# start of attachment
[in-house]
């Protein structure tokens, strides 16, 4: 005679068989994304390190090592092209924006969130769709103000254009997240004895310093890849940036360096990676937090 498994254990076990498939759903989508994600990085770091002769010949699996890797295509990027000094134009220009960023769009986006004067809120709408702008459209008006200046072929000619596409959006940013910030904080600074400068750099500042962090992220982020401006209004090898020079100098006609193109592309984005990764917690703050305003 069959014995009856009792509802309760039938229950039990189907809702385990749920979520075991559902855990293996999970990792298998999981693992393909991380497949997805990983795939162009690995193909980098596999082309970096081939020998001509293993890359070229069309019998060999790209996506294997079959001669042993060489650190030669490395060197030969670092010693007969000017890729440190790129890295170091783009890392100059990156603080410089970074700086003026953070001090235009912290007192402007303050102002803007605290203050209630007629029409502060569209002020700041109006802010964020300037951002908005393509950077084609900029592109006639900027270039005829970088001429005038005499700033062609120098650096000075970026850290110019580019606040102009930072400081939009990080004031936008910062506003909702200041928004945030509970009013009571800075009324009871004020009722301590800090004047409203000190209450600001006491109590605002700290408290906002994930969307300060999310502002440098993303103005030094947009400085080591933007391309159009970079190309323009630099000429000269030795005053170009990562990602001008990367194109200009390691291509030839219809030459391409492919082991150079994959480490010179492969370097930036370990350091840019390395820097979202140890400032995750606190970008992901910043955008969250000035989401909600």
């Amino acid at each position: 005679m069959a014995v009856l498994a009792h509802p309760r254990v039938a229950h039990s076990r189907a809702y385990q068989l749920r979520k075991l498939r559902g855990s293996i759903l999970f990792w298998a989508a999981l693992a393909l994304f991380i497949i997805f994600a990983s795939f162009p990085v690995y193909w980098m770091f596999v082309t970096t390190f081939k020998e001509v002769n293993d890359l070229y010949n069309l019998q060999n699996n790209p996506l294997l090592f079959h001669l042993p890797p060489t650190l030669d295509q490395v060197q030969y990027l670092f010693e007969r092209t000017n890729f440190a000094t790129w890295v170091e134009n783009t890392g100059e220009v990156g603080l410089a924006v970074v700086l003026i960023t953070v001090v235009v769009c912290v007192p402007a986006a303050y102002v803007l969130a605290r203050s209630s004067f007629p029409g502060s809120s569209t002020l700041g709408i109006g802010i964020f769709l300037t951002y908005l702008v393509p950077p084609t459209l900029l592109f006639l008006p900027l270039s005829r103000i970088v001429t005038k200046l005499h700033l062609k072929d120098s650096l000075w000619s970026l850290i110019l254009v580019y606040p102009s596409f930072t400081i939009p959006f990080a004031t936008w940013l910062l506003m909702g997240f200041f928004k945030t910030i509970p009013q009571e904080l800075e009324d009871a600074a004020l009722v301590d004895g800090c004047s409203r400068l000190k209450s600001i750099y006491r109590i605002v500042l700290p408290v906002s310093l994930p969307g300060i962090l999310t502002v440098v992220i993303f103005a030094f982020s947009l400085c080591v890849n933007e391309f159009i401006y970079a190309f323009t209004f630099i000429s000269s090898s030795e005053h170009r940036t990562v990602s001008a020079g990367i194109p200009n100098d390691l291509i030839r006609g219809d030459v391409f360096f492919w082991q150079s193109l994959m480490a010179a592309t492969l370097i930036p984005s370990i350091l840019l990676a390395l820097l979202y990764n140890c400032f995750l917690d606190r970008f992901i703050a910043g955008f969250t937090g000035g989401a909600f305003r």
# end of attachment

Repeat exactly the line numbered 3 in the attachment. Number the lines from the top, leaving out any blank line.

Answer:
């Amino acid at each position: 005679m069959a014995v009856l498994a009792h509802p309760r254990v039938a229950h039990s076990r189907a809702y385990q068989l749920r979520k075991l498939r559902g855990s293996i759903l999970f990792w298998a989508a999981l693992a393909l994304f991380i497949i997805f994600a990983s795939f162009p990085v690995y193909w980098m770091f596999v082309t970096t390190f081939k020998e001509v002769n293993d890359l070229y010949n069309l019998q060999n699996n790209p996506l294997l090592f079959h001669l042993p890797p060489t650190l030669d295509q490395v060197q030969y990027l670092f010693e007969r092209t000017n890729f440190a000094t790129w890295v170091e134009n783009t890392g100059e220009v990156g603080l410089a924006v970074v700086l003026i960023t953070v001090v235009v769009c912290v007192p402007a986006a303050y102002v803007l969130a605290r203050s209630s004067f007629p029409g502060s809120s569209t002020l700041g709408i109006g802010i964020f769709l300037t951002y908005l702008v393509p950077p084609t459209l900029l592109f006639l008006p900027l270039s005829r103000i970088v001429t005038k200046l005499h700033l062609k072929d120098s650096l000075w000619s970026l850290i110019l254009v580019y606040p102009s596409f930072t400081i939009p959006f990080a004031t936008w940013l910062l506003m909702g997240f200041f928004k945030t910030i509970p009013q009571e904080l800075e009324d009871a600074a004020l009722v301590d004895g800090c004047s409203r400068l000190k209450s600001i750099y006491r109590i605002v500042l700290p408290v906002s310093l994930p969307g300060i962090l999310t502002v440098v992220i993303f103005a030094f982020s947009l400085c080591v890849n933007e391309f159009i401006y970079a190309f323009t209004f630099i000429s000269s090898s030795e005053h170009r940036t990562v990602s001008a020079g990367i194109p200009n100098d390691l291509i030839r006609g219809d030459v391409f360096f492919w082991q150079s193109l994959m480490a010179a592309t492969l370097i930036p984005s370990i350091l840019l990676a390395l820097l979202y990764n140890c400032f995750l917690d606190r970008f992901i703050a910043g955008f969250t937090g000035g989401a909600f305003r």